It is laborious to propagate in vitro HBV due to the lack of a robust HBV cell culture and non availability of animal infection model. Cell lines usually lose then tropism to the virus few days after transfection but Huh7 and HepG2 (ATCC HB-8065) cell culture were established as standard HBV cell lines [22, 35]. For instance, HBV replication causes HepG2 apoptosis [36], therefore it can be valuable cells in the replication study task. Other animal models exist as hosts for human HBV, among which are Orangutan, Chimpanzee, and Gibbon [37]. Different HBVs replicate differently in different cell lines; however, hepatic cell lines QSG-7701 showed higher HBV DNA than HepG2 [38]. In terms of phenotypic characteristics, the replication products are measured in the cell culture supernatant and then undergo further analyses. Intracellular expression of HBV proteins and the pathogenicity of different genotypes have been compared [39]. Although a number of old and recent data exist, association of some genotypes with disease outcome is still not conclusive. There are some essential questions to be addressed, for example how do different HBV mutations involve in the severity of the disease?. What is the most virulent genotype and why do HBV variants yield different replication phenotype?. Since the discovery of HBV by Baruch Blumberg in 1965, scientists started to sequence its genome on a regular basis in an attempt to decipher some ambiguity of genomic correlation. The fact that HBV mutate slowly and continuously makes it complicated to fully understand the role of every mutation. This review is an attempt to correlate some mutations in the HBV genome to the virus replication and disease outcome.

HISTORY AND LIVER DISEASE PROGRESSION

The majority of adult-acquired HBV infection is acute and self-limiting. Around 5% of infected patients, during adulthood, will develop chronic hepatitis (CH), and may progress to liver cirrhosis (LC) or hepatocellular carcinoma (HCC). In some clinical cases, HCC can occur without cirrhosis [2]. In chronic carrier patients, HCC has an annual incidence of less than 1% for non- cirrhotic patients and 2-3% for those with cirrhosis [9]. Unfortunately, elevated HBV DNA in the serum has been associated with deaths in non-HCC patients [9]. Fulminant hepatitis is due to enhanced virus replication and occurs in 1% of infected individuals [27]. Certain HBV excretory proteins are used as markers for disease severity e.g., HBsAg positivity indicates disease chronicity whereas the marker of active viral replication is HBeAg. Elevated alanine transaminase (ALT) enzyme is also used as marker of viral hepatitis or liver damage. It is becoming increasingly apparent that HBV genotype influences HBV natural history and disease pathogenesis. Based on various studies, this genotypic diversity plays a crucial role in the pathogenesis and its prognosis [40]. HBV genotype A is predominant in asymptomatic individuals and the genotype most frequently associated with severe liver disease, including HCC is genotype C [41], which is associated with more serious liver illnesses compared to genotype B [42].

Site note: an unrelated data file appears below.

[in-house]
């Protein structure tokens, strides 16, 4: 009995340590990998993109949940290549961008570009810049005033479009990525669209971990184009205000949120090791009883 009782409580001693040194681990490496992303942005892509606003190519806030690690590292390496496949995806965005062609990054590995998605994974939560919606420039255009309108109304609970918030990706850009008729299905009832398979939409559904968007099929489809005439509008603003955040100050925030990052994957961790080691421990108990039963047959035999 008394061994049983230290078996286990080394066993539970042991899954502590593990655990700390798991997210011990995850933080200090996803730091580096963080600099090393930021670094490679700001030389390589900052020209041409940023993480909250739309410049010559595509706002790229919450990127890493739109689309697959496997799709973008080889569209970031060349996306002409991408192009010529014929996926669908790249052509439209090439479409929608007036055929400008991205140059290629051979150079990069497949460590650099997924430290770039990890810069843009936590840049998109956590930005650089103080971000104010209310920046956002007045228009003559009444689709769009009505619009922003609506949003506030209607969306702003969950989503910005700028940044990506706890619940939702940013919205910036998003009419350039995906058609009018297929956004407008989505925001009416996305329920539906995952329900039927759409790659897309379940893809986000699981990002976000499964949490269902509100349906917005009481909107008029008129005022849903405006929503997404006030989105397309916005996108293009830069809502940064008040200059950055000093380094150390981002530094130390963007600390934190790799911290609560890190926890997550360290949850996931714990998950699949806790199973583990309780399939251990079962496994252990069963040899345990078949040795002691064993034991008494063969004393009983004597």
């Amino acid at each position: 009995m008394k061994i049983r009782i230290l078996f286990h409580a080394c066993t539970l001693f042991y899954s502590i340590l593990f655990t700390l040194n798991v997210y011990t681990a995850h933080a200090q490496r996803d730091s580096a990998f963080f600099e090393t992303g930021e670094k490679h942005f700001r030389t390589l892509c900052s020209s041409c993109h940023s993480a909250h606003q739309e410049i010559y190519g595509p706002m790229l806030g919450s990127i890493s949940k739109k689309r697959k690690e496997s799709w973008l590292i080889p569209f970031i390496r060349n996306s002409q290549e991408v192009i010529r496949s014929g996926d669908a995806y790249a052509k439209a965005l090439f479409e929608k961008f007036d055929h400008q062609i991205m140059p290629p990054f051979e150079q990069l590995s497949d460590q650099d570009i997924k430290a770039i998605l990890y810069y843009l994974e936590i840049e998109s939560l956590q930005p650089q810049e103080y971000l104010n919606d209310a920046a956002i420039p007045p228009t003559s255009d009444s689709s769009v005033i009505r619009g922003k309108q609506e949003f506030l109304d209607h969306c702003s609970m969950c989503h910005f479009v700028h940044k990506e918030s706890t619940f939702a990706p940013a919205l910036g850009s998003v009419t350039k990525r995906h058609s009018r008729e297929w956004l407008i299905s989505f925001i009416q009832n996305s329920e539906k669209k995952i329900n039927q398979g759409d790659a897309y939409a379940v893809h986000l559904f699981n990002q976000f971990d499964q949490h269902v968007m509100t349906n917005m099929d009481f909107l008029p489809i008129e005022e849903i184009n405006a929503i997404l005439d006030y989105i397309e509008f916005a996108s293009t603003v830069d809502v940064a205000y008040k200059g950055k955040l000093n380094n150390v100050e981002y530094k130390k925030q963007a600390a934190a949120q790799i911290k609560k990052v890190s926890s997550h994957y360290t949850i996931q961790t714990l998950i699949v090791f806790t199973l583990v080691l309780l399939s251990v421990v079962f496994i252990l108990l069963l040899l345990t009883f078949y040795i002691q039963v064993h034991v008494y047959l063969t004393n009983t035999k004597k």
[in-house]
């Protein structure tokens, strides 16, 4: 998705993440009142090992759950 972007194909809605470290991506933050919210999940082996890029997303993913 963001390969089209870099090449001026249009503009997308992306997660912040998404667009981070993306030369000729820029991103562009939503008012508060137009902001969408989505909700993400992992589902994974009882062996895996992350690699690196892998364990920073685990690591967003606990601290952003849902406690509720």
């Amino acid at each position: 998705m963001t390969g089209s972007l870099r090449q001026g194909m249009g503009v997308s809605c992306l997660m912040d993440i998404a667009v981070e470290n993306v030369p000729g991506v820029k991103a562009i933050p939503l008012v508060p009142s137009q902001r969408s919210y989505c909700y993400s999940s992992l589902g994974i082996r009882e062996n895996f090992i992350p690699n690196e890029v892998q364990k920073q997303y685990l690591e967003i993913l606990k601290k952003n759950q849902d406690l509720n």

SOME INSIGHTS OF HBV MUTATIONS RELATEDNESS TO THE VIRUS REPLICATION

Variability of HBV genome is basically attributed to lack of proofreading during the replication process and the high copy number of the virus [43]. Characteristically, single mutation has different effects on viral replication and/or disease severity than double mutation. Virus mutation was predictive for liver disease but the role of precore (PC) mutation (A1896) in HCC is still not clear [44]. Furthermore, association of 1896 mutation with fulminant hepatitis has been documented [27]. The G1896A precore stop codon mutation at the codon 28 decreased HBV replication if paired with T1858 mutation [43]. Replicative intermediates were higher intracellularly for the PC mutant compared to wild type (WT) virus [45]. Intermittent and persistent replication in vivo is associated with dual PC/BCP mutation [46]. Furthermore, triple BCP mutation; T1762/A1764, and 1766 increases transcription of pgRNA whereas the double mutation 1762/1764 is less effective [47, 48]. This double mutation though increased the genome replication in vitro but decreased HBeAg synthesis [20], and contributed to HBV pathogenesis in vivo [8]. PC mutation (G1896A) prevents HBeAg precursor translation whereas T1762/A1764 core mutation interfered with core mRNAs transcription leading to suppressed HBeAg synthesis [49] and was associated with high replication phenotype [50]. The prevalence of PC 1896 and BCP 1762/1764 mutations in hyperendemic districts is examined for the first time by Yang et al. 2008 [20]. A1899 mutation is reported in higher proportion in liver cirrhosis patients as well [46]. In relation to the association of genotypes and these common mutations, 1762/1764 is significantly higher in genotype A but lower in the genotype C. Genotype D has the highest A1896 mutation proportion [51]. Although PC and BCP were extensively analyzed, other mutations have been correlated with various effects, e.g. the bulge of ε signal is affected by G1862T mutation. These recent findings suggest the noticeable influence of genotypes on virus replication.